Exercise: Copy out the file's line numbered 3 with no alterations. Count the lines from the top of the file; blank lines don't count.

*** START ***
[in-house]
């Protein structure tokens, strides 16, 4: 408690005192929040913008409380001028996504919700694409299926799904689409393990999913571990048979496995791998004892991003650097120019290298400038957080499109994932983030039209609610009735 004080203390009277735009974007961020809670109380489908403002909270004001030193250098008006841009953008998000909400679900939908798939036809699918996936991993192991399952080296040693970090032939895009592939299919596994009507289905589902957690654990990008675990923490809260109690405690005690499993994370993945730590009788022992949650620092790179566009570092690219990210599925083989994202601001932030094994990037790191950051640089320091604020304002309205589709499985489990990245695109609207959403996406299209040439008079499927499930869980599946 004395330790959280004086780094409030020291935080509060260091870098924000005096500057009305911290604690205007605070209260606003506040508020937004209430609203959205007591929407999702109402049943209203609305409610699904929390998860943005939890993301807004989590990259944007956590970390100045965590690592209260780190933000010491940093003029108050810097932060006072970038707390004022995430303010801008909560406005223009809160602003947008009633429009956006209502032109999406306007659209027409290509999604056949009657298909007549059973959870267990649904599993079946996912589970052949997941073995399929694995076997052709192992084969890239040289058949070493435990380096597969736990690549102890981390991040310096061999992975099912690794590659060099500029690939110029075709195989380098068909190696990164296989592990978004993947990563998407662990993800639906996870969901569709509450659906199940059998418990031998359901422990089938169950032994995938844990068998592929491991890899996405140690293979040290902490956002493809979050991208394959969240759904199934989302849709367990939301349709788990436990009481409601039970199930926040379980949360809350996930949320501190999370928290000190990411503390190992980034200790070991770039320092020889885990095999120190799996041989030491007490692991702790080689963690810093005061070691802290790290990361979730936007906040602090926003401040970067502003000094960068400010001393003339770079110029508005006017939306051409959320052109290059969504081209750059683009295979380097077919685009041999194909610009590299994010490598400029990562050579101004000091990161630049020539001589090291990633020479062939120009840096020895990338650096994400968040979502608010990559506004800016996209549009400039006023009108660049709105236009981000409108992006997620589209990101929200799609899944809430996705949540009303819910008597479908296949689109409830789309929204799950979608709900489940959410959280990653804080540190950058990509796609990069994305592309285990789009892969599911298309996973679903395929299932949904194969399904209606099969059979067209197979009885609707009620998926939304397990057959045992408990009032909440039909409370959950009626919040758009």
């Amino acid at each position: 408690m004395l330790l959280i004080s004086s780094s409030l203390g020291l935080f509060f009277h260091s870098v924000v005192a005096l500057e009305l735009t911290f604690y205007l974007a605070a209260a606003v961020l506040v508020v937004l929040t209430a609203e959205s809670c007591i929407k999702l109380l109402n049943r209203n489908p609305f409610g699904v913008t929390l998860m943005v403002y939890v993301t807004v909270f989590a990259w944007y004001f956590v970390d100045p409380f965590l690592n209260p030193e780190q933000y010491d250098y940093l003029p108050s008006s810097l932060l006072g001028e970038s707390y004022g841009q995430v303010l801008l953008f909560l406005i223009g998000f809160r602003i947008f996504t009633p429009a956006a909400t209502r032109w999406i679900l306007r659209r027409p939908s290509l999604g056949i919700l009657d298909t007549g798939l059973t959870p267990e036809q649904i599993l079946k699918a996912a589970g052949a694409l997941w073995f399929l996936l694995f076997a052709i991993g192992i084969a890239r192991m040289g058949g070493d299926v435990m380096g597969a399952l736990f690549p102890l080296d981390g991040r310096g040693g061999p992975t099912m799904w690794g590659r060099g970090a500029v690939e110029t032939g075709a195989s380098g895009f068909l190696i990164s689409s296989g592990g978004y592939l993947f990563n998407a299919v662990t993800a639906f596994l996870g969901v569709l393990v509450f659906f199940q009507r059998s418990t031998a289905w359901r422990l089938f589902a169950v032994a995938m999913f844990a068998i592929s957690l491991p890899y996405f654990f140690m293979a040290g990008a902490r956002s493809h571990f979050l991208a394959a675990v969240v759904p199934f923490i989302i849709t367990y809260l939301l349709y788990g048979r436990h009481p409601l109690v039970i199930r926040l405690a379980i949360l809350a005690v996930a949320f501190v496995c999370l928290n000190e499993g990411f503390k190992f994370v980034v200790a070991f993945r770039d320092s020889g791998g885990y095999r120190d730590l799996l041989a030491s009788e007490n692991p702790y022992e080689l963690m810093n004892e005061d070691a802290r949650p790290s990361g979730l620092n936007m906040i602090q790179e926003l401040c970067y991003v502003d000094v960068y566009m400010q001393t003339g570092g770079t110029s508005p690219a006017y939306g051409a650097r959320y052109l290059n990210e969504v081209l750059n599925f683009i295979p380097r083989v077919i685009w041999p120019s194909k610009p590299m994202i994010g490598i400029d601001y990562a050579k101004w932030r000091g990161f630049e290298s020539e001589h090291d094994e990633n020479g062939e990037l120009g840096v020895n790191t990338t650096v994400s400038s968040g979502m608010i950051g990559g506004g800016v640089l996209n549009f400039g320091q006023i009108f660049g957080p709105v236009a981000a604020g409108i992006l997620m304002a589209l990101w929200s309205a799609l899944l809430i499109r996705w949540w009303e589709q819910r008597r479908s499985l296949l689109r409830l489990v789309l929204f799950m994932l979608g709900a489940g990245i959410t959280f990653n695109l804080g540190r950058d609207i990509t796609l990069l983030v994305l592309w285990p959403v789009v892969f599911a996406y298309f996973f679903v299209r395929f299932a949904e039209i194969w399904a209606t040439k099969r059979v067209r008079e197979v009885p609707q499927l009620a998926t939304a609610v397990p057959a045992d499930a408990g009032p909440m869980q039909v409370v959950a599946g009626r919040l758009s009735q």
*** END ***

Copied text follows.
């Amino acid at each position: 408690m004395l330790l959280i004080s004086s780094s409030l203390g020291l935080f509060f009277h260091s870098v924000v005192a005096l500057e009305l735009t911290f604690y205007l974007a605070a209260a606003v961020l506040v508020v937004l929040t209430a609203e959205s809670c007591i929407k999702l109380l109402n049943r209203n489908p609305f409610g699904v913008t929390l998860m943005v403002y939890v993301t807004v909270f989590a990259w944007y004001f956590v970390d100045p409380f965590l690592n209260p030193e780190q933000y010491d250098y940093l003029p108050s008006s810097l932060l006072g001028e970038s707390y004022g841009q995430v303010l801008l953008f909560l406005i223009g998000f809160r602003i947008f996504t009633p429009a956006a909400t209502r032109w999406i679900l306007r659209r027409p939908s290509l999604g056949i919700l009657d298909t007549g798939l059973t959870p267990e036809q649904i599993l079946k699918a996912a589970g052949a694409l997941w073995f399929l996936l694995f076997a052709i991993g192992i084969a890239r192991m040289g058949g070493d299926v435990m380096g597969a399952l736990f690549p102890l080296d981390g991040r310096g040693g061999p992975t099912m799904w690794g590659r060099g970090a500029v690939e110029t032939g075709a195989s380098g895009f068909l190696i990164s689409s296989g592990g978004y592939l993947f990563n998407a299919v662990t993800a639906f596994l996870g969901v569709l393990v509450f659906f199940q009507r059998s418990t031998a289905w359901r422990l089938f589902a169950v032994a995938m999913f844990a068998i592929s957690l491991p890899y996405f654990f140690m293979a040290g990008a902490r956002s493809h571990f979050l991208a394959a675990v969240v759904p199934f923490i989302i849709t367990y809260l939301l349709y788990g048979r436990h009481p409601l109690v039970i199930r926040l405690a379980i949360l809350a005690v996930a949320f501190v496995c999370l928290n000190e499993g990411f503390k190992f994370v980034v200790a070991f993945r770039d320092s020889g791998g885990y095999r120190d730590l799996l041989a030491s009788e007490n692991p702790y022992e080689l963690m810093n004892e005061d070691a802290r949650p790290s990361g979730l620092n936007m906040i602090q790179e926003l401040c970067y991003v502003d000094v960068y566009m400010q001393t003339g570092g770079t110029s508005p690219a006017y939306g051409a650097r959320y052109l290059n990210e969504v081209l750059n599925f683009i295979p380097r083989v077919i685009w041999p120019s194909k610009p590299m994202i994010g490598i400029d601001y990562a050579k101004w932030r000091g990161f630049e290298s020539e001589h090291d094994e990633n020479g062939e990037l120009g840096v020895n790191t990338t650096v994400s400038s968040g979502m608010i950051g990559g506004g800016v640089l996209n549009f400039g320091q006023i009108f660049g957080p709105v236009a981000a604020g409108i992006l997620m304002a589209l990101w929200s309205a799609l899944l809430i499109r996705w949540w009303e589709q819910r008597r479908s499985l296949l689109r409830l489990v789309l929204f799950m994932l979608g709900a489940g990245i959410t959280f990653n695109l804080g540190r950058d609207i990509t796609l990069l983030v994305l592309w285990p959403v789009v892969f599911a996406y298309f996973f679903v299209r395929f299932a949904e039209i194969w399904a209606t040439k099969r059979v067209r008079e197979v009885p609707q499927l009620a998926t939304a609610v397990p057959a045992d499930a408990g009032p909440m869980q039909v409370v959950a599946g009626r919040l758009s009735q």